The Criminal Code of Canada defines sexual consent as the voluntary agreement of a person to engage in sexual activity. In order for there to be consent, a person must actively, willingly and continuously consent to all sexual activity.

This means that consent:

  • Is not the absence of “no”;
  • Cannot be assumed or implied;
  • Cannot be given by an individual incapacitated by alcohol, drugs, or some other reason, and/or who is unconscious or otherwise incapable of giving consent;
  • Can be revoked at any time, whatever other sexual activities have taken place;
  • Cannot be obtained through an abuse of power, threats, intimidation, coercion or pressure tactics;
  • Cannot be obtained if the other individual abuses a position of trust or authority; and
  • Cannot be assumed from previous consent to similar activities.

This video “Consent: It’s as simple as tea” demonstrates the concept of consent using tea drinking as a metaphor.

Though consent is a simple concept, our culture often places too much emphasis on the situation and the environment rather than the people involved in the moment. How often have you heard someone say something similar to the statements below?

  • “I saw them making out- she was obviously okay with it then.”
  • “She was sure dressed like she wanted it.”
  • “What did he expect when he went upstairs with him?”

Statements like these cast confusion on whether or not the person was consenting because they suggest that consent can be determined from the situation. But the situation or environment doesn’t speak for you – only you can give consent.

For example:

  • Just because someone was making out doesn’t mean they are consenting to anything else.
  • Just because someone is dressed in revealing clothing doesn’t mean they are consenting to sex.
  • Just because someone goes up to another person’s bedroom doesn’t mean they are consenting to sex.

The only thing that matters in consent is the people in the moment of sexual activity and whether or not each one of them is agreeing to the activity. Everything else – the environment, their clothes, substances consumed, what they said earlier, what they’ve consented to before – is irrelevant.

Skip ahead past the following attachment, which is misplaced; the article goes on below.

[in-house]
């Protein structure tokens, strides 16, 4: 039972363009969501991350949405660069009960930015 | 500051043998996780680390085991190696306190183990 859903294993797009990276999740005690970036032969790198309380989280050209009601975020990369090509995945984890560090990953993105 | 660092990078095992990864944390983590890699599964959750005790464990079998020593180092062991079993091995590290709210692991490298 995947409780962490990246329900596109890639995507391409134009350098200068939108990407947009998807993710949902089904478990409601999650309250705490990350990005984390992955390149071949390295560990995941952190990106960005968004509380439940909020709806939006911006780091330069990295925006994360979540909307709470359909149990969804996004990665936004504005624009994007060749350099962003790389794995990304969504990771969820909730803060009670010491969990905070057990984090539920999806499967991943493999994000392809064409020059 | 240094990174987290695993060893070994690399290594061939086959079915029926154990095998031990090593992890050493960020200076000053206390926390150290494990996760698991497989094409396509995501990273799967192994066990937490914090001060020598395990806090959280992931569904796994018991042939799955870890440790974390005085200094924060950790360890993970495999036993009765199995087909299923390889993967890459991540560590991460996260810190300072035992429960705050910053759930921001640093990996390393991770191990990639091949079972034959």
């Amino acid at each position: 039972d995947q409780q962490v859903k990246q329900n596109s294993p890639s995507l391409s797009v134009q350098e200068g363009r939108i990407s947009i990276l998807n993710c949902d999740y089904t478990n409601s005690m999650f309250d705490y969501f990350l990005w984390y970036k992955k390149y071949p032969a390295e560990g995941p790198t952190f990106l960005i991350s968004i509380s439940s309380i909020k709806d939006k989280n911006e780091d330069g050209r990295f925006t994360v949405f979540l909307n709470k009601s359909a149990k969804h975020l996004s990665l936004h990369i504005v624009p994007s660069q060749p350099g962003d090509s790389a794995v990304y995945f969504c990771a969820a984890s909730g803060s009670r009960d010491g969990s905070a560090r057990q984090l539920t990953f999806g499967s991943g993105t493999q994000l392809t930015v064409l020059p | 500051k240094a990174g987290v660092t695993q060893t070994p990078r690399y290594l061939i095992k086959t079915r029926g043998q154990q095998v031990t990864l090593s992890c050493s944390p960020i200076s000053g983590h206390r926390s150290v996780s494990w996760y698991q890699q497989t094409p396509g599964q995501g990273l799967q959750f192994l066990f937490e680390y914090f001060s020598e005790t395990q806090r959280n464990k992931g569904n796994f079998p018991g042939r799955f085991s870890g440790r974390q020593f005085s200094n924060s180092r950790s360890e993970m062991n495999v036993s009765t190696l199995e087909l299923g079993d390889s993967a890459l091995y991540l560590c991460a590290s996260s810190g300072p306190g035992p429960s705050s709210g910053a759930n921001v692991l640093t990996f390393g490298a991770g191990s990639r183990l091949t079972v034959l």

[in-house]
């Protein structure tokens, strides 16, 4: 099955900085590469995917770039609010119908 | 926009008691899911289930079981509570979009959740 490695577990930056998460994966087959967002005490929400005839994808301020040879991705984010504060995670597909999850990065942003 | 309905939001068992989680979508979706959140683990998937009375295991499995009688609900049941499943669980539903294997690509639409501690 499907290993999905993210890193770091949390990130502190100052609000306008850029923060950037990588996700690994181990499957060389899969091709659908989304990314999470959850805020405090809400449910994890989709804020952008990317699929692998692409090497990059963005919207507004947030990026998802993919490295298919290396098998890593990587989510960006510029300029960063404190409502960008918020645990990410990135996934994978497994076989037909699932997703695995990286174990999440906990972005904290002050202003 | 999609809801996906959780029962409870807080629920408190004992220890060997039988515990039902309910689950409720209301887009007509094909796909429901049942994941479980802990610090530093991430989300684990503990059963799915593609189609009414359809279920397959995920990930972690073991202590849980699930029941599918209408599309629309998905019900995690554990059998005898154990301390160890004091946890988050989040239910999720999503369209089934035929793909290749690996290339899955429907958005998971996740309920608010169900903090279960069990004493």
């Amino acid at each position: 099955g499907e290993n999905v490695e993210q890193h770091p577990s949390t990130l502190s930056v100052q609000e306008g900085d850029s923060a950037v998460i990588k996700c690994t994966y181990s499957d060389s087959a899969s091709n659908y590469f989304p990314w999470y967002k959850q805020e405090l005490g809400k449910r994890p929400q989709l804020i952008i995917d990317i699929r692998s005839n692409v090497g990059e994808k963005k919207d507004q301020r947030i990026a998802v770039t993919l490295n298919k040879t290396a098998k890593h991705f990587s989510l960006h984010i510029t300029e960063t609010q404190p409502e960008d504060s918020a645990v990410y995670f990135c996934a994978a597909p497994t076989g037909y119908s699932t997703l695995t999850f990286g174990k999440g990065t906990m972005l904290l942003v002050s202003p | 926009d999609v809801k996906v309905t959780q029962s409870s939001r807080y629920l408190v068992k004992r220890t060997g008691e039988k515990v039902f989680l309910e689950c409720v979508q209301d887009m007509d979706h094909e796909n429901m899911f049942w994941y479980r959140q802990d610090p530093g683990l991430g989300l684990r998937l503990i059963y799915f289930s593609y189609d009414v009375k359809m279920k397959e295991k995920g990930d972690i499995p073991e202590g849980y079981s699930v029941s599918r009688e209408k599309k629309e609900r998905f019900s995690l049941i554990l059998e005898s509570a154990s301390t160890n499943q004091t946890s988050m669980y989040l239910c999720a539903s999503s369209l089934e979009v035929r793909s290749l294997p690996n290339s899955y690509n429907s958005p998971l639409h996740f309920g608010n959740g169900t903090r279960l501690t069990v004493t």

This comic provides more metaphors to help clarify the concept of consent and to challenge myths held about sexual participation. The disrespectful behaviours we see in these comics would make us feel uncomfortable. When it comes to sexuality it is even more important that we respect the rights of a person to determine their personal level of sexual participation.

This video “Got consent?” shows examples of people verbally giving and implying consent and non-consent. Some use phrases; others use gestures, body language or facial expressions. A person doesn’t need to scream or run away to make it apparent that they are not consenting.

If you are ever unsure if the person you are with is consenting, STOP and ask them.

Consent is a clear and simple concept. So why does sexual violence happen?

In our society, sometimes people don’t take consent seriously. Think about terms like “getting raped” when losing a video game, or the phrases “tease” and “playing hard-to-get.” Phrases like this reflect that our society often treats consent as a joke, and that “no” just means “maybe” or “try harder.”

But consent isn’t a game. Ignoring someone saying or implying “no” is an act of violence. Disregarding consent is about gaining power and control over another person, and hurting them. When consent is ignored or violated, this is sexual assault.

One tactic that people sometimes use to violate consent and gain control over someone is called coercion. In the context of sexual misconduct, coercion involves using manipulation against someone until they give in. When people are coerced into giving consent, they are not saying “yes” on their own terms. This looks very different from consensual sexual activity.

Coercion is behaviours like the following:

  • threatening (e.g. “I’ll break up with you if you don’t have sex with me”)
  • intimidating (e.g. smashing something when someone says “no” or punching a hole in the wall)
  • blackmailing (e.g. “I’ll tell everyone you’re gay if you don’t”)
  • pressuring (e.g. repeatedly asking someone until they are worn down)
  • guilt-tripping (e.g., “If you really loved me you would have sex with me”)

It’s important to understand that in situations involving coercion, the person was not given the space or choice to freely say “no.” It’s not that they did not say “no,” but that they could not say “no.” When this happens, this is sexual assault.

In Canada, when it comes to consent, the law is very clear that:

  • You can only consent for yourself.
  • You actually have to be able to give consent. That means you have to be awake, conscious, and sober enough to make a clear decision.
  • People in positions of trust, power or authority cannot abuse their position to get sexual activity.
  • If you imply “no” through your words or behaviours that’s just as good as saying “NO”.
  • You have the right to change your mind and stop at any time for any reason during sexual activity.

As for the age of consent, here’s a quick run down:

  • Under age 12: Children are unable to consent to sexual activity under any circumstances.
  • Ages 12-16: Some flexibility for “close in age” exceptions and peers. For example:
    • For ages 12-13, consent is only legal if the partner is less than two years older.
    • For ages 14-15, consent is only legal if the partner is less than five years older.
    • 16 is the official age of consent to sexual activity in Canada.